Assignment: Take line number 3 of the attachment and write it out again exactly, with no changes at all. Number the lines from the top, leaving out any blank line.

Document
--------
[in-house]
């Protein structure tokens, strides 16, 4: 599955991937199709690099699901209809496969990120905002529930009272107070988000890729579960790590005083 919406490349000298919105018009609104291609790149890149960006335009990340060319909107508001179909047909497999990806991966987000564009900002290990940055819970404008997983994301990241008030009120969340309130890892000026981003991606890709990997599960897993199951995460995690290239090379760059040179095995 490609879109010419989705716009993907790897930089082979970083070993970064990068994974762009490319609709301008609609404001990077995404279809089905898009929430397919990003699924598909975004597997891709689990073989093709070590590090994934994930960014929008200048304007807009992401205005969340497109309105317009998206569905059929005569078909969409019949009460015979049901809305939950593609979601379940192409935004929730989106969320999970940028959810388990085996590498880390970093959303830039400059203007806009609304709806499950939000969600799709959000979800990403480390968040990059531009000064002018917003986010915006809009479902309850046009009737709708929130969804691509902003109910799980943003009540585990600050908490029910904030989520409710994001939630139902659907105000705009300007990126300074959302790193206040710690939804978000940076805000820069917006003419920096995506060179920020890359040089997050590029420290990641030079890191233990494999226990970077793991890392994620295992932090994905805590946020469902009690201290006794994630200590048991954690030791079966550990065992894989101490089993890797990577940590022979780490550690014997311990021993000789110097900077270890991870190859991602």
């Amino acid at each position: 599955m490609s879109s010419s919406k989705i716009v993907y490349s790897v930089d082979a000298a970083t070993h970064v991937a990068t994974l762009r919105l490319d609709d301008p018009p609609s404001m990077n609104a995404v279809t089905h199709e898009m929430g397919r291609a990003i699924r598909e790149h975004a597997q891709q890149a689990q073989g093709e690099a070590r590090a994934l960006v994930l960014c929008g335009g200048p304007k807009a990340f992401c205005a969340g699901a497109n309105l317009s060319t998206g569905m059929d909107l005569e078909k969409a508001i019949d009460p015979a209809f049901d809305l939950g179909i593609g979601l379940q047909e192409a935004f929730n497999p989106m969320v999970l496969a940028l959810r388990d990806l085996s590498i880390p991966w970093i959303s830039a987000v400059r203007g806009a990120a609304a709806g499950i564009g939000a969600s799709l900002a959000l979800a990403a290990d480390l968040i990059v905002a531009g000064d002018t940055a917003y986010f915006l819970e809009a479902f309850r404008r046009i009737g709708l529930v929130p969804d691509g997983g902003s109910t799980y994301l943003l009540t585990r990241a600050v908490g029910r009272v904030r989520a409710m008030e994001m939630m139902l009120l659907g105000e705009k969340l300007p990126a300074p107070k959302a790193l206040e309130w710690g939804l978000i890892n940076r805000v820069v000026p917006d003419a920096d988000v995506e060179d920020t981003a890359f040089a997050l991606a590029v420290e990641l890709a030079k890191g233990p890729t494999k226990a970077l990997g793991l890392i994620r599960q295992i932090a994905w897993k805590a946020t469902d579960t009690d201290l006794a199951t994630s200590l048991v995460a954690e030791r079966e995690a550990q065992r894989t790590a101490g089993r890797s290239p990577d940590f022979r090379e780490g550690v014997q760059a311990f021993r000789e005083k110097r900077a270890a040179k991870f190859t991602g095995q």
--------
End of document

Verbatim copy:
């Amino acid at each position: 599955m490609s879109s010419s919406k989705i716009v993907y490349s790897v930089d082979a000298a970083t070993h970064v991937a990068t994974l762009r919105l490319d609709d301008p018009p609609s404001m990077n609104a995404v279809t089905h199709e898009m929430g397919r291609a990003i699924r598909e790149h975004a597997q891709q890149a689990q073989g093709e690099a070590r590090a994934l960006v994930l960014c929008g335009g200048p304007k807009a990340f992401c205005a969340g699901a497109n309105l317009s060319t998206g569905m059929d909107l005569e078909k969409a508001i019949d009460p015979a209809f049901d809305l939950g179909i593609g979601l379940q047909e192409a935004f929730n497999p989106m969320v999970l496969a940028l959810r388990d990806l085996s590498i880390p991966w970093i959303s830039a987000v400059r203007g806009a990120a609304a709806g499950i564009g939000a969600s799709l900002a959000l979800a990403a290990d480390l968040i990059v905002a531009g000064d002018t940055a917003y986010f915006l819970e809009a479902f309850r404008r046009i009737g709708l529930v929130p969804d691509g997983g902003s109910t799980y994301l943003l009540t585990r990241a600050v908490g029910r009272v904030r989520a409710m008030e994001m939630m139902l009120l659907g105000e705009k969340l300007p990126a300074p107070k959302a790193l206040e309130w710690g939804l978000i890892n940076r805000v820069v000026p917006d003419a920096d988000v995506e060179d920020t981003a890359f040089a997050l991606a590029v420290e990641l890709a030079k890191g233990p890729t494999k226990a970077l990997g793991l890392i994620r599960q295992i932090a994905w897993k805590a946020t469902d579960t009690d201290l006794a199951t994630s200590l048991v995460a954690e030791r079966e995690a550990q065992r894989t790590a101490g089993r890797s290239p990577d940590f022979r090379e780490g550690v014997q760059a311990f021993r000789e005083k110097r900077a270890a040179k991870f190859t991602g095995q």